Colombia’s peso bond yields fell to a record low after inflation slowed more than analysts forecast in December, fueling speculation that policy makers will further reduce borrowing costs to buoy economic growth.
The yield on the government’s 10 percent peso-denominated debt due 2024 plunged 10 basis points, or 0.1 percentage point, to 5.59 percent, according to the central bank. That’s the lowest level since the securities were first issued in 2009. The price rose 0.953 centavo to 136.74 centavos per peso. Colombian markets were closed yesterday for a holiday.
Consumer prices rose 0.09 percent in December from a month earlier, the national statistics agency said Jan. 5, less than the 0.26 percent median estimate of 23 economists surveyed by Bloomberg. Annual inflation slowed to 2.44 percent, below the central bank’s 3 percent mid-point of policy makers’ target.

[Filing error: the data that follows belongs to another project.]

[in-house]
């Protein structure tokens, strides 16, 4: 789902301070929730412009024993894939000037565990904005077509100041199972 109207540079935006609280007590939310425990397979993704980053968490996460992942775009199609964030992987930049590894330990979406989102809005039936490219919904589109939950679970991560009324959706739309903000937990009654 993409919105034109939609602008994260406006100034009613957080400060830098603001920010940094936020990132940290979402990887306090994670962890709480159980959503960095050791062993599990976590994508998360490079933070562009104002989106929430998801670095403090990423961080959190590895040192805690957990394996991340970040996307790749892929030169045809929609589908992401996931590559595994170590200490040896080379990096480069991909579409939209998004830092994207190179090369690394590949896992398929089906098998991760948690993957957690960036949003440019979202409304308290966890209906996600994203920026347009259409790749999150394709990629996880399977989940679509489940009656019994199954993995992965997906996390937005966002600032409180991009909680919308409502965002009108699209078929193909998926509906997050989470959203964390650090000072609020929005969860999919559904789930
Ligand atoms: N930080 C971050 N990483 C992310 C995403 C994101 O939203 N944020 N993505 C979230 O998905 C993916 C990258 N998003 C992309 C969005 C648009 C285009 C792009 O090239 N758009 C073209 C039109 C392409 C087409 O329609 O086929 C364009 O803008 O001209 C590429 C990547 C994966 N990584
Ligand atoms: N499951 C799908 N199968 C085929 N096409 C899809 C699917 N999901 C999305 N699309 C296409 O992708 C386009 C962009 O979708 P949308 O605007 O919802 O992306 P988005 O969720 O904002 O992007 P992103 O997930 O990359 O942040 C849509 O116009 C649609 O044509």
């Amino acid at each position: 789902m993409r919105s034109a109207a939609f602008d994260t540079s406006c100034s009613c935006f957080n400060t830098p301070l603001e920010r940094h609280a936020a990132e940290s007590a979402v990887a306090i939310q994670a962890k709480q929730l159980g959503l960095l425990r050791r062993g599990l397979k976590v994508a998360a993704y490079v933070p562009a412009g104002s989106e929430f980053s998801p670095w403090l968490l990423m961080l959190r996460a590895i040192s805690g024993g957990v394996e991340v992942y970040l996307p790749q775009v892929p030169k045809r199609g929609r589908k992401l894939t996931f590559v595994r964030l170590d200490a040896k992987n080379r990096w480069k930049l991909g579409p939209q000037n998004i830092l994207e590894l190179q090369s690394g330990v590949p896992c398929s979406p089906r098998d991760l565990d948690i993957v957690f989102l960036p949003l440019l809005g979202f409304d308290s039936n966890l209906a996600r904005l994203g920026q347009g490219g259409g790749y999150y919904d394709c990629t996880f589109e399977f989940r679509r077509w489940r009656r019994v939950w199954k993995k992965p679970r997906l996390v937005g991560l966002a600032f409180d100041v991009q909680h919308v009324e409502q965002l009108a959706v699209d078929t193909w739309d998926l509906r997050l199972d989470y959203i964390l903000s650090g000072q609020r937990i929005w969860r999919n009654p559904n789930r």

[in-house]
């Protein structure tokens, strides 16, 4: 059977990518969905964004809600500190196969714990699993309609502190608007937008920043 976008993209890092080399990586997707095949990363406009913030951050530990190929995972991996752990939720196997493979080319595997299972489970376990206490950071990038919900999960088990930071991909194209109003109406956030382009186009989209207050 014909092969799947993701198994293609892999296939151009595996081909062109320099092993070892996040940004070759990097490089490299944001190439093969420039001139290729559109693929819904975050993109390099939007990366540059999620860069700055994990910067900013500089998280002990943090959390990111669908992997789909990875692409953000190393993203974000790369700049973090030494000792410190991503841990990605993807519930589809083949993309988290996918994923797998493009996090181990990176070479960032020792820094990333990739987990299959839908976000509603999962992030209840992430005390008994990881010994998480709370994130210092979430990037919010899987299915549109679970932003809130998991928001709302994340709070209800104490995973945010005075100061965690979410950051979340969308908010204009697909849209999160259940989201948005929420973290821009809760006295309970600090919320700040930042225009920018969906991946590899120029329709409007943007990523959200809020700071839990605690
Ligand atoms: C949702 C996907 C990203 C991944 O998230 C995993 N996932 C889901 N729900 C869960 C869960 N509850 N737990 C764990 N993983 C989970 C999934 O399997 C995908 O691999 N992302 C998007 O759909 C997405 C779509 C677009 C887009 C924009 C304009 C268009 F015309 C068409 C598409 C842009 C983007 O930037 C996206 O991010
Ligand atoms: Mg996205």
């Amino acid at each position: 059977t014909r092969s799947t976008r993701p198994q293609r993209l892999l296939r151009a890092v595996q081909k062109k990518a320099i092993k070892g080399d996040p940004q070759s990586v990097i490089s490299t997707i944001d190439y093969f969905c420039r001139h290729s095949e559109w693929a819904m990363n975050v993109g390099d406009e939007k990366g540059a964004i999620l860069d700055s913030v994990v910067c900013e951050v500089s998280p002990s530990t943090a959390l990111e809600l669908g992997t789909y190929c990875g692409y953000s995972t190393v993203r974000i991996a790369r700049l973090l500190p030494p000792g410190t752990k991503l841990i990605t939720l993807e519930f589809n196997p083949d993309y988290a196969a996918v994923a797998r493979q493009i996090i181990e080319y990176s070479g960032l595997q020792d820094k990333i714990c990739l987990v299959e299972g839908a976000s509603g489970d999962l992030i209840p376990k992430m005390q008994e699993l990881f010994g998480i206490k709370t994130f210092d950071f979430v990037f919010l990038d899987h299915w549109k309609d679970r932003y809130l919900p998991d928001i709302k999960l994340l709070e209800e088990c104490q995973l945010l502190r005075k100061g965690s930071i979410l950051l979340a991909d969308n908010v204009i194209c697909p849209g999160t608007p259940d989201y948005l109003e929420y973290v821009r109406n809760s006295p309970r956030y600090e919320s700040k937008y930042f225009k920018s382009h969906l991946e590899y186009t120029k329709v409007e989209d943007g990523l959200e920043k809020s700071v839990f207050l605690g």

“Low inflation increases policy flexibility,” Felipe Hernandez, a Stamford, Connecticut-based economist at Royal Bank of Scotland Group Plc, wrote in a note to clients today. He predicts Banco de la Republica will cut the overnight lending rate a quarter percentage point to 4 percent this month and sees “a high probability for at least one more cut” of 25 basis points later this year.
Central bank minutes released Jan. 4 indicated the board was split three ways when it surprised analysts by lowering the benchmark interest rate by 25 basis points on Dec. 21 to 4.25 percent. More than one policy maker voted for a 50 basis point cut and one opted for no change.
The peso was little changed at 1,771.20 per U.S. dollar. The currency touched 1,750.50 on Jan. 2, the strongest intraday level since July 2011.
That same day central bank Governor Jose Dario Uribe said on RCN Radio that the strength of the peso is a concern and reiterated Banco de la Republica will buy a minimum of $20 million a day through at least the first quarter. The central bank printed pesos to buy a record $4.4 billion last year.
The economy grew 2.1 percent in the third quarter from a year earlier, less than half the 4.9 percent rate in the prior three months, the government reported Dec. 20. That was weaker than all 28 forecasts compiled by Bloomberg. Uribe has said the economy likely grew less than 4 percent in 2012 after expanding 5.9 percent in 2011.
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